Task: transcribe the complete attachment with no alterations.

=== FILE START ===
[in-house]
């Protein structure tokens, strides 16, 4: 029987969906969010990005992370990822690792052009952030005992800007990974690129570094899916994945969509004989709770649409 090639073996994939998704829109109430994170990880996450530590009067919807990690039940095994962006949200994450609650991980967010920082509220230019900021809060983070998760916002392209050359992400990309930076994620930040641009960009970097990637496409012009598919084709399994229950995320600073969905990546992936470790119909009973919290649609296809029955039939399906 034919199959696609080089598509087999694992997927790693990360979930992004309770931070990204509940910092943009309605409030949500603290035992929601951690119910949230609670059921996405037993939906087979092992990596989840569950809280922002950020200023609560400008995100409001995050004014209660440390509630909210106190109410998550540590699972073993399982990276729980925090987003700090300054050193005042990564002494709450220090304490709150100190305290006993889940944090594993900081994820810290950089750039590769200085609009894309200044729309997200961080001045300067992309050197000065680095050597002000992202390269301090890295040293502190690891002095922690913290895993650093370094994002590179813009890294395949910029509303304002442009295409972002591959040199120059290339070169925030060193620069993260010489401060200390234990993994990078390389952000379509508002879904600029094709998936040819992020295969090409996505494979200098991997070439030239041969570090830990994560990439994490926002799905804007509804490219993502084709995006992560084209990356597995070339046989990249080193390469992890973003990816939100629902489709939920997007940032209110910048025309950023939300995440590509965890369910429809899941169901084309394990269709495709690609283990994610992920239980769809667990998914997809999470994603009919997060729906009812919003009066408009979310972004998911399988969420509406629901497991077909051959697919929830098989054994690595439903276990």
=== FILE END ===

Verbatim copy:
[in-house]
């Protein structure tokens, strides 16, 4: 029987969906969010990005992370990822690792052009952030005992800007990974690129570094899916994945969509004989709770649409 090639073996994939998704829109109430994170990880996450530590009067919807990690039940095994962006949200994450609650991980967010920082509220230019900021809060983070998760916002392209050359992400990309930076994620930040641009960009970097990637496409012009598919084709399994229950995320600073969905990546992936470790119909009973919290649609296809029955039939399906 034919199959696609080089598509087999694992997927790693990360979930992004309770931070990204509940910092943009309605409030949500603290035992929601951690119910949230609670059921996405037993939906087979092992990596989840569950809280922002950020200023609560400008995100409001995050004014209660440390509630909210106190109410998550540590699972073993399982990276729980925090987003700090300054050193005042990564002494709450220090304490709150100190305290006993889940944090594993900081994820810290950089750039590769200085609009894309200044729309997200961080001045300067992309050197000065680095050597002000992202390269301090890295040293502190690891002095922690913290895993650093370094994002590179813009890294395949910029509303304002442009295409972002591959040199120059290339070169925030060193620069993260010489401060200390234990993994990078390389952000379509508002879904600029094709998936040819992020295969090409996505494979200098991997070439030239041969570090830990994560990439994490926002799905804007509804490219993502084709995006992560084209990356597995070339046989990249080193390469992890973003990816939100629902489709939920997007940032209110910048025309950023939300995440590509965890369910429809899941169901084309394990269709495709690609283990994610992920239980769809667990998914997809999470994603009919997060729906009812919003009066408009979310972004998911399988969420509406629901497991077909051959697919929830098989054994690595439903276990």